Around a third of Japanese now back holding the Olympics, up from just 14 per cent last month, a new poll showed Monday, though a majority still prefer cancellation or postponement because of the pandemic.
The poll reinforces other recent surveys that suggest opposition to Tokyo 2020 is softening slightly, just over a month before the 23 July opening ceremony.
Support for holding the virus-postponed Games rose to 34 per cent, according to the poll by the Asahi Shimbun newspaper published on Monday.
However, 32 per cent still want the Games to be cancelled altogether and 30 per cent want the games to be delayed again, down from 43 per cent and 40 per cent in last month’s survey, respectively.
Organisers have ruled out postponing the Games again, and the first Olympic athletes have already arrived in Japan.
The Asahi survey was conducted on June 19 and 20, with 1,469 responses from people contacted on home and mobile phones.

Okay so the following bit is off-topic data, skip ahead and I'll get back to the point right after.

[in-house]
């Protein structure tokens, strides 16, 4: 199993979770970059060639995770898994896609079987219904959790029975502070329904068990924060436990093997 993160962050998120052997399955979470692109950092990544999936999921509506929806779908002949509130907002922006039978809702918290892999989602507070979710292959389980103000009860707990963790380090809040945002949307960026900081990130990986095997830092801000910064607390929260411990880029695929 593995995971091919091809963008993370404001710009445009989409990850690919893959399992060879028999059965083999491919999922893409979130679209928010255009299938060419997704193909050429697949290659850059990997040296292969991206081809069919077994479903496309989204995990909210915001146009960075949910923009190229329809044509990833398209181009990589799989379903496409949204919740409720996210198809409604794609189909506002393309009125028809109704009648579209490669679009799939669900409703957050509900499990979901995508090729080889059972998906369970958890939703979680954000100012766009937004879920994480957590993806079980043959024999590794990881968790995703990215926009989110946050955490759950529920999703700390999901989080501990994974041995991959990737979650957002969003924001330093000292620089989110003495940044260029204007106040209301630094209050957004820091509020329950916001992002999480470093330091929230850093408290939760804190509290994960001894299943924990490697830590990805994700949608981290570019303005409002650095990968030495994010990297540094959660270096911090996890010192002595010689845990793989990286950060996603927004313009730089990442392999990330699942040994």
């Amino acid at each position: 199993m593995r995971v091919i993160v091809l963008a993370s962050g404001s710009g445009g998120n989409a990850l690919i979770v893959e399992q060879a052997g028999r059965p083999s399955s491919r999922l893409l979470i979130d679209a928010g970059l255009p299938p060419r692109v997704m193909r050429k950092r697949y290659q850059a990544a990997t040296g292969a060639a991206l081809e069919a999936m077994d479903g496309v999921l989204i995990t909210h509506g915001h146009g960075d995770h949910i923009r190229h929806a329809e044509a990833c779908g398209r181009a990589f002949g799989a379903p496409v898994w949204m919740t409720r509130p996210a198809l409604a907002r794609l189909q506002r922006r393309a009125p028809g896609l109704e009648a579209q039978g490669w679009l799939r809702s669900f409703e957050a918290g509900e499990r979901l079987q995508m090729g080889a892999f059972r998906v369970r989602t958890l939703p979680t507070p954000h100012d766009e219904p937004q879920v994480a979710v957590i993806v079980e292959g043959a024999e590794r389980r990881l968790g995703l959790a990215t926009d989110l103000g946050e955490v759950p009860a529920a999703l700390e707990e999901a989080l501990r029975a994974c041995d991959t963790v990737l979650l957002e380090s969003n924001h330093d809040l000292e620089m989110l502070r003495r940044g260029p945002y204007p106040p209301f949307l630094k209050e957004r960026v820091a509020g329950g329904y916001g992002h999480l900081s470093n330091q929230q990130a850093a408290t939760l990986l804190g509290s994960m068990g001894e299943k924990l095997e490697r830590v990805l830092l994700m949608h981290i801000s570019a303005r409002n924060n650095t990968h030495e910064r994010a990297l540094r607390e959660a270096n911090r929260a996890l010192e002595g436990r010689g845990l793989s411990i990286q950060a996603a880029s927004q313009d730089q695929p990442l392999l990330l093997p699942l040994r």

It comes after several recent surveys that offered respondents the choice between cancelling the Games or holding it — with no postponement option — found that more back holding the event than scrapping it.
The shift in sentiment will be welcome news for organisers, who are expected to announce later Monday how many local fans, if any, will be in the stands for the Games.
After a coronavirus state of emergency ended in Tokyo on Sunday, new restrictions limit audiences at large events to 5,000 people or 50 per cent capacity, whichever is smallest.
That rule is scheduled to be in place until 11 July, after which the cap will expand to 10,000 people or 50 per cent capacity.
Local media reports suggest Olympic organisers will set a 10,000 spectator cap, but that the audience for the opening ceremony could swell to 20,000 including dignitaries and sponsors.
Japan has seen a comparatively small virus outbreak, with around 14,500 deaths despite avoiding harsh lockdowns.
But its vaccine rollout started slowly, only picking up pace in recent weeks. Around 6.5 per cent of the population is currently fully vaccinated.